Montana Vets Question Federal Health Officials

Meeting is one of many the VA is holding around the country in an effort to improve services

By Matt Volz, Associated Press

HELENA — The acting director of the Veterans Affairs Montana Health Care System said Wednesday he isn’t waiting for a follow-up inspection to a national audit to figure out ways to cut the long waiting period for initial doctors’ appointments.

An investigation into patient access problems in the VA’s health care system nationwide flagged the Fort Harrison medical center and outpatient centers in Billings and Great Falls as three of the 110 facilities in need of further review.

The audit found that Fort Harrison patients wait an average of 48 days for their first appointment with a primary doctor. VA Montana officials said they are trying to cut that period down to less than 30 days.

Acting Director Johnny Ginnity said the auditors have not yet followed up on that June report, but VA Montana officials already have started making changes. They include retraining its schedulers, updating software and hiring 150 to 200 new clinical and support staffers over the last three months.

“Any type of inspection, or anything that comes in, it is an opportunity to improve and enhance the processes we have, or change the things we need to change,” he said.

Ginnity spoke to The Associated Press after he and other top officials from the VA Montana health care system took questions in a public meeting from about three dozen veterans.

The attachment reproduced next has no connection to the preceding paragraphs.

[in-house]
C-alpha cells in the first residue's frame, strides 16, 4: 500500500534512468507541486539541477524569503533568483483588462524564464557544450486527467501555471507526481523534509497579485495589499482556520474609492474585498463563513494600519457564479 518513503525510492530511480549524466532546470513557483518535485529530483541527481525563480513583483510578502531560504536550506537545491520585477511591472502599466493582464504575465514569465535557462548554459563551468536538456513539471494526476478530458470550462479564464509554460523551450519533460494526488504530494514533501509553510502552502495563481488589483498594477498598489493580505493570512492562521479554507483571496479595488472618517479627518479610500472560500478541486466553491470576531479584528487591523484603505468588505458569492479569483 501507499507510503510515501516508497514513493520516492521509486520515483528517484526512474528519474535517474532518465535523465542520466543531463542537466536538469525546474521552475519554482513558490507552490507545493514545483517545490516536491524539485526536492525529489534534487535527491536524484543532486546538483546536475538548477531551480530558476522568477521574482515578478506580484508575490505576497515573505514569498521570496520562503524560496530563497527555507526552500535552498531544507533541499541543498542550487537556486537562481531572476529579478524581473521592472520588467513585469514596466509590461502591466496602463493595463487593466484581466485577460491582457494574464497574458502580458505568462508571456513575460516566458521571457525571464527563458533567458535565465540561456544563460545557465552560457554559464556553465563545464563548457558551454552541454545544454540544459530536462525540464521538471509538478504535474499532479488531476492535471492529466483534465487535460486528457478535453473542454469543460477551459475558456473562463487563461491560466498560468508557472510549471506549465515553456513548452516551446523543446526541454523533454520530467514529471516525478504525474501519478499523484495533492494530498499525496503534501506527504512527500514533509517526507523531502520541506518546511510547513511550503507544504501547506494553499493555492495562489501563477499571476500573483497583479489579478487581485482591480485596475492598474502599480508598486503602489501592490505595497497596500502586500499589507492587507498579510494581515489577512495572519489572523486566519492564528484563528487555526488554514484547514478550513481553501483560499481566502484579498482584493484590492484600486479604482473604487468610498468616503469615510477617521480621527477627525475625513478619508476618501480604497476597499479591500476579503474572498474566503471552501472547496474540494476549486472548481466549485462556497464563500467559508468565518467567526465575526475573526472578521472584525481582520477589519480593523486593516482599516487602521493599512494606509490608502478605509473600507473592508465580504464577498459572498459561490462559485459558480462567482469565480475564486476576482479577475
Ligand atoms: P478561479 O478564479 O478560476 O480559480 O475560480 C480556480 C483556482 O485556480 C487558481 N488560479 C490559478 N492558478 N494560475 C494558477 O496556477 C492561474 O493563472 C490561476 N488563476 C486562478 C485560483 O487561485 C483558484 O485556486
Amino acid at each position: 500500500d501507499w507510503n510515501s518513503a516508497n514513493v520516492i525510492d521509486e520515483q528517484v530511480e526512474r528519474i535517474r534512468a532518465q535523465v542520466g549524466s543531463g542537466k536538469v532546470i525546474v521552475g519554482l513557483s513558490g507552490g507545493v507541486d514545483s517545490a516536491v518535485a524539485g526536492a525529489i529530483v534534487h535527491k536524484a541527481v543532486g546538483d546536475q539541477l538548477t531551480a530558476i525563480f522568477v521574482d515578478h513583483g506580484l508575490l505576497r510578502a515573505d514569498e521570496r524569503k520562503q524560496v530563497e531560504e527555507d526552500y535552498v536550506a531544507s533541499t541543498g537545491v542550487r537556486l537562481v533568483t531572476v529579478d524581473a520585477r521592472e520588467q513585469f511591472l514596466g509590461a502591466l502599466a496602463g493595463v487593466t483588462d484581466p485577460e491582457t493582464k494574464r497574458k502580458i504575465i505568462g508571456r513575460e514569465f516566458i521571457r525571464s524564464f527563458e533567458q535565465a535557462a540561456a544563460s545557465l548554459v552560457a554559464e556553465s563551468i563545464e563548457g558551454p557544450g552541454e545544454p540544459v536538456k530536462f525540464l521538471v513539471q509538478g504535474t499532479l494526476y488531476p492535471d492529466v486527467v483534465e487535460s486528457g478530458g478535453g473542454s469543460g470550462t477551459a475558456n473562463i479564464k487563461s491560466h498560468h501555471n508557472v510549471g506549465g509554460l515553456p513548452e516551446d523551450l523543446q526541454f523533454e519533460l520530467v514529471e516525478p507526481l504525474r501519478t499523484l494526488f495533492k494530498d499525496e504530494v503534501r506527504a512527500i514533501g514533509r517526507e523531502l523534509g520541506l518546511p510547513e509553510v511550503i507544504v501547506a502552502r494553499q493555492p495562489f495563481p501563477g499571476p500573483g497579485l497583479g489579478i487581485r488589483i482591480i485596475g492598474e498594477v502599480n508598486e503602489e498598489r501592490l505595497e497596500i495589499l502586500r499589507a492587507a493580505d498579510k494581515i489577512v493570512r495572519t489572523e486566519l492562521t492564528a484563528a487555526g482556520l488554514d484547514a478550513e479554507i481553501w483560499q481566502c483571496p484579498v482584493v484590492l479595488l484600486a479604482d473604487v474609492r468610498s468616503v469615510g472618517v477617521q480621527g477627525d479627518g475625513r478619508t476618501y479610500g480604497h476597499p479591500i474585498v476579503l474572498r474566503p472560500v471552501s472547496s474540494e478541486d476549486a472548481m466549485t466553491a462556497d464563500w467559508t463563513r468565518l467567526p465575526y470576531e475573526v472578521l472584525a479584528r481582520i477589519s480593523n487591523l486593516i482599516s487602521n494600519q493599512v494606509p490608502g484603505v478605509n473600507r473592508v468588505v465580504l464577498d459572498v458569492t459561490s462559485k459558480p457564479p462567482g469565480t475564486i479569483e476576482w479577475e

The veterans had concerns and complaints that included their messages going unreturned and being lost in a bureaucratic maze when trying to schedule an appointment.

Korea War veteran James Heffernan told the panel that he tried several times to move up an appointment for his severe hip pain. He finally got a message back from a VA employee named Judy earlier this month. But when he dialed the number she left, the operator told him, “We’ve got a lot of Judys.”

“Enough is enough. Something’s got to be done,” Heffernan said. “When they say I’ll call you back, damn it, call back. Don’t wait over two weeks.”

Another person in the audience, Army veteran Carole Kiley, said the VA provided fewer services to female veterans than their male counterparts. She called for a women’s clinic and the reinstatement of a military sexual assault trauma group the VA stopped offering in June.

Ginnity responded by saying a gynecologist had just been hired full time and an expansion project was planned for 2016 that would add patient rooms designed for gynecological care. He asked Kiley if he could follow up with her by phone.

“I don’t want to hear from anybody here unless you tell me you’re going take care of women veterans the same as you take care of men veterans,” she responded. She later agreed when Ginnity asked if she would participate on a future panel.

The VA officials acknowledged — and shared — the concerns about additional strains to the system as thousands of deployed troops return from Afghanistan and the Middle East. Ginnity said the main concern is the lack of space in clinics across the state.

The meeting is one of many the VA is holding around the country in an effort to improve services and rebuild trust in the wake of reports of long wait times and falsified records at the Phoenix VA Center.

Beside the 48-day average wait for new patients to see a primary care doctor, new patients at Fort Harrison also had to wait an average of 39 days for an appointment with a specialist.

The average was 26 days for an appointment with a mental-health provider at Fort Harrison. Established patients had much shorter waiting periods, from two to seven days.

The report did not detail the wait times for the centers in Billings and Great Falls, nor did it say why those facilities were identified as being in need of further review.